4. Creating code without comments
Writing code according to the principle "good code needs no commentary" helps avoid creating legacy code for a simple reason. When code is readable in itself, it means that it’s well-organized, has appropriate variable and function names, and is written simply and intuitively. It doesn't need additional descriptions because other programmers understand its intent and operation.
The above rule of thumb allows developers to change their approach somewhat. It's worth taking an objective look at the code being written and considering whether someone else can decipher it at a glance without additional clues in the comments.
5. Using automatic tools
Using tools that watch for adherence to good programming principles reduces legacy code. With code analysis tools and linters, you get feedback on programming compliance, which helps avoid mistakes and bad practices.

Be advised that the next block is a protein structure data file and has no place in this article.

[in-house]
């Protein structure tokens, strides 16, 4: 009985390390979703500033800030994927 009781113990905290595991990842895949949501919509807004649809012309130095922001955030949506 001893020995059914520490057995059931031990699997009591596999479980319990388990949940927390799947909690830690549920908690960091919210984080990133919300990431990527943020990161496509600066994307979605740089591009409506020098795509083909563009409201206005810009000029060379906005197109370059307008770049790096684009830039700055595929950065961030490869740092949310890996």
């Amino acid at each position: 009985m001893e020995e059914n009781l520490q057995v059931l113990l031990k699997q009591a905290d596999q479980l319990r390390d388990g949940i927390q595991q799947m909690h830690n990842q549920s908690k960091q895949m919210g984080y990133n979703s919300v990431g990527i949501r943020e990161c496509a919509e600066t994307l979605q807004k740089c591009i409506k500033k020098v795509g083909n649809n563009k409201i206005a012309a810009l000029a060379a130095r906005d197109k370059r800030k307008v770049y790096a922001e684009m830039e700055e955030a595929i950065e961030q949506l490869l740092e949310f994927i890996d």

Automated testing tools also detect errors and inconsistencies, which minimizes the risk of degrading code to legacy code status. As a result, using them helps create more quality and durable code.
If you’re taking over a project with legacy code. In that case, it’s a good idea to take the time, in the beginning, to analyze the code with one of the many tools available (its selection should be tailored to the language and type of project). They often automatically correct basic errors, such as lousy formatting or poorly chosen variable case.
Tools to make working with legacy code easier
Tools for legacy code verification